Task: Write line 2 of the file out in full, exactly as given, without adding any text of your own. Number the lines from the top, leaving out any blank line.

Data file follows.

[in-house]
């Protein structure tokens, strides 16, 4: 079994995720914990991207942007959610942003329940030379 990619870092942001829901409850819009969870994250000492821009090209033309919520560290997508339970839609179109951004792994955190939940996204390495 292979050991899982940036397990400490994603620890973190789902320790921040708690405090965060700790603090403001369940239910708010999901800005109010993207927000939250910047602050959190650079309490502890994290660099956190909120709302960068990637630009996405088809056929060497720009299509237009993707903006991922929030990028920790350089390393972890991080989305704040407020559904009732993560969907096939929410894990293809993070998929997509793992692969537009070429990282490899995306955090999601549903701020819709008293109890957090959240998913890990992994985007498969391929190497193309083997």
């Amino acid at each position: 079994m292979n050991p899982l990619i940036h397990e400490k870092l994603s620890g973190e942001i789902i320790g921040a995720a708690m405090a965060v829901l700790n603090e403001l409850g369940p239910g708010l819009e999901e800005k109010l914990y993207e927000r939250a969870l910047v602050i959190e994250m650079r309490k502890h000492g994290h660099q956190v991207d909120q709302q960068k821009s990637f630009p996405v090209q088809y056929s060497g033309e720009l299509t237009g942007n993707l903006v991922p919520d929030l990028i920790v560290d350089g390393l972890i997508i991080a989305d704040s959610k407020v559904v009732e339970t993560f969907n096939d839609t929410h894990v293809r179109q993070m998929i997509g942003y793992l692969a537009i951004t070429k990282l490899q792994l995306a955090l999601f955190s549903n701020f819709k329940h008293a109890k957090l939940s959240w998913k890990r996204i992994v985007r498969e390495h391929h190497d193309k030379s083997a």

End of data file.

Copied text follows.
């Protein structure tokens, strides 16, 4: 079994995720914990991207942007959610942003329940030379 990619870092942001829901409850819009969870994250000492821009090209033309919520560290997508339970839609179109951004792994955190939940996204390495 292979050991899982940036397990400490994603620890973190789902320790921040708690405090965060700790603090403001369940239910708010999901800005109010993207927000939250910047602050959190650079309490502890994290660099956190909120709302960068990637630009996405088809056929060497720009299509237009993707903006991922929030990028920790350089390393972890991080989305704040407020559904009732993560969907096939929410894990293809993070998929997509793992692969537009070429990282490899995306955090999601549903701020819709008293109890957090959240998913890990992994985007498969391929190497193309083997």